The key to your problem is how you structure the relationship with the third party.
If their function is strictly sales, it is fairly easy to draft an independent contractor agreement whereby they are compensated solely on performance like a subcontractor who works independently on commission. If you choose this route, it is very important, for tax purposes, that they truly are independent and you do not control how they do their work. The FTC will not be concerned with this arrangement. It is just a job and the third party is an independent contractor and not an employee.
On the other hand, if the distributor is going to have to purchase inventory from you and then try to resell to the retailer, the FTC is going to require substantial disclosure before the third party "invests" in the business opportunity. There are many, many varitations on this type of arrangement. But the botXXXXX XXXXXne is that the government is going to require substantial disclosure to the "investor."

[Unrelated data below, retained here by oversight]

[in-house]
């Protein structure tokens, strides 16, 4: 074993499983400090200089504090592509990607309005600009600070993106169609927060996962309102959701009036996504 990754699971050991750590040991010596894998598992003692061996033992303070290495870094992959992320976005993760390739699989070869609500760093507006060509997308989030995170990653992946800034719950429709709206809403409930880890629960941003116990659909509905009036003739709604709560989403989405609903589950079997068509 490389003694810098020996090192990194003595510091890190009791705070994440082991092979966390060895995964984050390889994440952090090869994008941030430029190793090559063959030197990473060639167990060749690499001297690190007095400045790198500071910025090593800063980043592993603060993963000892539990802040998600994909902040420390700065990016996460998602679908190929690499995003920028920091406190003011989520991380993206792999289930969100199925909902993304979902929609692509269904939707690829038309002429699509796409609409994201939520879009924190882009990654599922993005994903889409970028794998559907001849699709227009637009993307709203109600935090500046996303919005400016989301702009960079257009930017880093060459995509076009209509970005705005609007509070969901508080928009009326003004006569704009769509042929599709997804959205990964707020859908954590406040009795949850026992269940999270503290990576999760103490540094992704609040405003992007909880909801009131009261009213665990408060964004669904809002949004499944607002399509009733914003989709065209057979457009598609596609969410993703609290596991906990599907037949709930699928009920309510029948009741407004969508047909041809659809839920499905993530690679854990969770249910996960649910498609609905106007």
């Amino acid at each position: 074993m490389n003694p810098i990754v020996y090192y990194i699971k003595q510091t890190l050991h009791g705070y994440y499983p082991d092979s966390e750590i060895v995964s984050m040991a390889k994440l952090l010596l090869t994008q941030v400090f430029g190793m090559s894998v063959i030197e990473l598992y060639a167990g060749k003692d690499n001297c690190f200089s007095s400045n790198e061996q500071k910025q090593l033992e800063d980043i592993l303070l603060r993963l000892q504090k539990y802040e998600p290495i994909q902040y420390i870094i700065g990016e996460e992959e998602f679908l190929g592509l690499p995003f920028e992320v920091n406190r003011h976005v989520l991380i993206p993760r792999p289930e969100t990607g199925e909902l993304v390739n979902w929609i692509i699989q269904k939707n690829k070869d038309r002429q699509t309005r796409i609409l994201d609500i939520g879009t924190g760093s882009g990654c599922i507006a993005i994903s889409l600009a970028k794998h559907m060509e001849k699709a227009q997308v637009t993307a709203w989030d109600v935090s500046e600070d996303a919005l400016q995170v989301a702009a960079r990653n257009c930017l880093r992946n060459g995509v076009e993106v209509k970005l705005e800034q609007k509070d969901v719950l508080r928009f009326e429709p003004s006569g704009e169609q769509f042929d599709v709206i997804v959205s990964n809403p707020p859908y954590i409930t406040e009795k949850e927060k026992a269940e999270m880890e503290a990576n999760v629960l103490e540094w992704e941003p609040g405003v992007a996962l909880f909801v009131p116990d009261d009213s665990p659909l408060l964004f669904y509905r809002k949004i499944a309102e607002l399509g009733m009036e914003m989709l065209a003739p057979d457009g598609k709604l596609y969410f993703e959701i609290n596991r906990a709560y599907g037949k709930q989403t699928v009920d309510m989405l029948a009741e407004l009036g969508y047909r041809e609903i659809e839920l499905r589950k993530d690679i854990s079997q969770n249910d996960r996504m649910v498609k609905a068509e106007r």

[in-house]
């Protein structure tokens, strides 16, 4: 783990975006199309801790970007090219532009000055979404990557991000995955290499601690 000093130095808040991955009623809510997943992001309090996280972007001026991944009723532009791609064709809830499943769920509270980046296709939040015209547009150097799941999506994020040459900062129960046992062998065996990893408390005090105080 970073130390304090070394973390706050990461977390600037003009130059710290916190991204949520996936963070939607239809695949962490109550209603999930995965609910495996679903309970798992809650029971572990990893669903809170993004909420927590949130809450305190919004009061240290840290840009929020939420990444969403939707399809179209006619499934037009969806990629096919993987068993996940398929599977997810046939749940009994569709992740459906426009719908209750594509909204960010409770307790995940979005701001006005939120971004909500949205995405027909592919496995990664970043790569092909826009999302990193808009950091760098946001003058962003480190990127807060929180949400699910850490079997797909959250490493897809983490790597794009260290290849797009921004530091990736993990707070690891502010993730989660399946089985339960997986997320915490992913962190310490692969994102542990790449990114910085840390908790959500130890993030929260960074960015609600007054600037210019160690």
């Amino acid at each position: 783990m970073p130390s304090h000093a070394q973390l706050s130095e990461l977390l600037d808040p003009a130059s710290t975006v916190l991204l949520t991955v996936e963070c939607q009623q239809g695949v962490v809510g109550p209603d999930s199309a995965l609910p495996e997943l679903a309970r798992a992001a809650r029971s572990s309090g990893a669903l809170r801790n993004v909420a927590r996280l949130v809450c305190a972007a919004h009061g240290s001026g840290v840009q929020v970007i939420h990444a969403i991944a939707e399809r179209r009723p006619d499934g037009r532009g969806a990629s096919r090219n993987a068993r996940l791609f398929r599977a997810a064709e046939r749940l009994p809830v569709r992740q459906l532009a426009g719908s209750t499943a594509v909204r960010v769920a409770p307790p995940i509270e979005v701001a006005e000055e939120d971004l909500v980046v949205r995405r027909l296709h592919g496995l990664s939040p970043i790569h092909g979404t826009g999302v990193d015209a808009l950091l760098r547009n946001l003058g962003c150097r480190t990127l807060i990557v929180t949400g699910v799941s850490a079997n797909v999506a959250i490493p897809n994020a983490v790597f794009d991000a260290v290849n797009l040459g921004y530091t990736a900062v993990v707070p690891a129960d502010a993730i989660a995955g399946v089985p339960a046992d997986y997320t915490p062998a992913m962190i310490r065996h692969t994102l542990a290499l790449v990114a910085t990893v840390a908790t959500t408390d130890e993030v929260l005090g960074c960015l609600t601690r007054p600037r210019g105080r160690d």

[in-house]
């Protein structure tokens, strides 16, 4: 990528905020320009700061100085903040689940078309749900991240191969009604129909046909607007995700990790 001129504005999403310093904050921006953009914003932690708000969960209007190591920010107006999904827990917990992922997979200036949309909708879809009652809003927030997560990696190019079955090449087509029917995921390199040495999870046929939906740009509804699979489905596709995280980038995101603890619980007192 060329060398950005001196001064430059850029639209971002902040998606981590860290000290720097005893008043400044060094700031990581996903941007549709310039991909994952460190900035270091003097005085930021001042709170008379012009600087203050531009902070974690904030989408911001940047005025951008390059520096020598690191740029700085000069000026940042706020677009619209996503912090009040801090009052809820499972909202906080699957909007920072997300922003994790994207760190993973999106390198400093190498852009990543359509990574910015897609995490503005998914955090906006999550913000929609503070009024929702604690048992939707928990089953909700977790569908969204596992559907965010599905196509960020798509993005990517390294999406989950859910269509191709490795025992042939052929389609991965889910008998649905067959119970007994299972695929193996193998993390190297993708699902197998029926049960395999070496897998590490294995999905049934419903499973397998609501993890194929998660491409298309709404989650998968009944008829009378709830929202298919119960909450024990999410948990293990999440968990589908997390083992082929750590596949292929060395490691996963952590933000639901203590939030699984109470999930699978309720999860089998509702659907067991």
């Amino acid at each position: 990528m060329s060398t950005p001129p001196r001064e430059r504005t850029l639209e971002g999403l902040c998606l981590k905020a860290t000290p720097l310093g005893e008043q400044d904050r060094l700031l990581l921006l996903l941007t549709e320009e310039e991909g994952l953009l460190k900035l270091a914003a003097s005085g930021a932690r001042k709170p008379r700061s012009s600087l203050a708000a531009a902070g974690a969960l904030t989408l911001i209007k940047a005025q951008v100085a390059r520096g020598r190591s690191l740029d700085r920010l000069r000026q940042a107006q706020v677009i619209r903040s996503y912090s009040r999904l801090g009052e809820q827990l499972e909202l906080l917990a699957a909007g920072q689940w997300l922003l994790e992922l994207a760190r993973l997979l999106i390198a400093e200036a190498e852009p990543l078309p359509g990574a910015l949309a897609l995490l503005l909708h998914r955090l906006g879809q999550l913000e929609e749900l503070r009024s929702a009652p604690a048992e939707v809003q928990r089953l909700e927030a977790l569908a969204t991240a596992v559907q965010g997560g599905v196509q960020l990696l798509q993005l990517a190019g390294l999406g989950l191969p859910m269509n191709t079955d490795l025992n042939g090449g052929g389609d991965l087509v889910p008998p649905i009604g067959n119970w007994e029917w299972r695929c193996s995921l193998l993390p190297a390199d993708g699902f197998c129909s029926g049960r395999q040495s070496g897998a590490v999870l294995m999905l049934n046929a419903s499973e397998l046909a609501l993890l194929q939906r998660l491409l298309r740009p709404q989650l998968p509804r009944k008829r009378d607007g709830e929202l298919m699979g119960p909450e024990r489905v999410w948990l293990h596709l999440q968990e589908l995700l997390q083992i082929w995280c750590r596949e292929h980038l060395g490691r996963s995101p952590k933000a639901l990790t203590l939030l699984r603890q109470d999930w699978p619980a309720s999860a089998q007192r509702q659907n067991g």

The key difference between the two relationships that I described is whether or not the third party is paying you or your company any money before the sale.
The third option that you mention, franchise
, is heavily regulated and you should definitely consult an experienced franchise lawyer before you attempt this.
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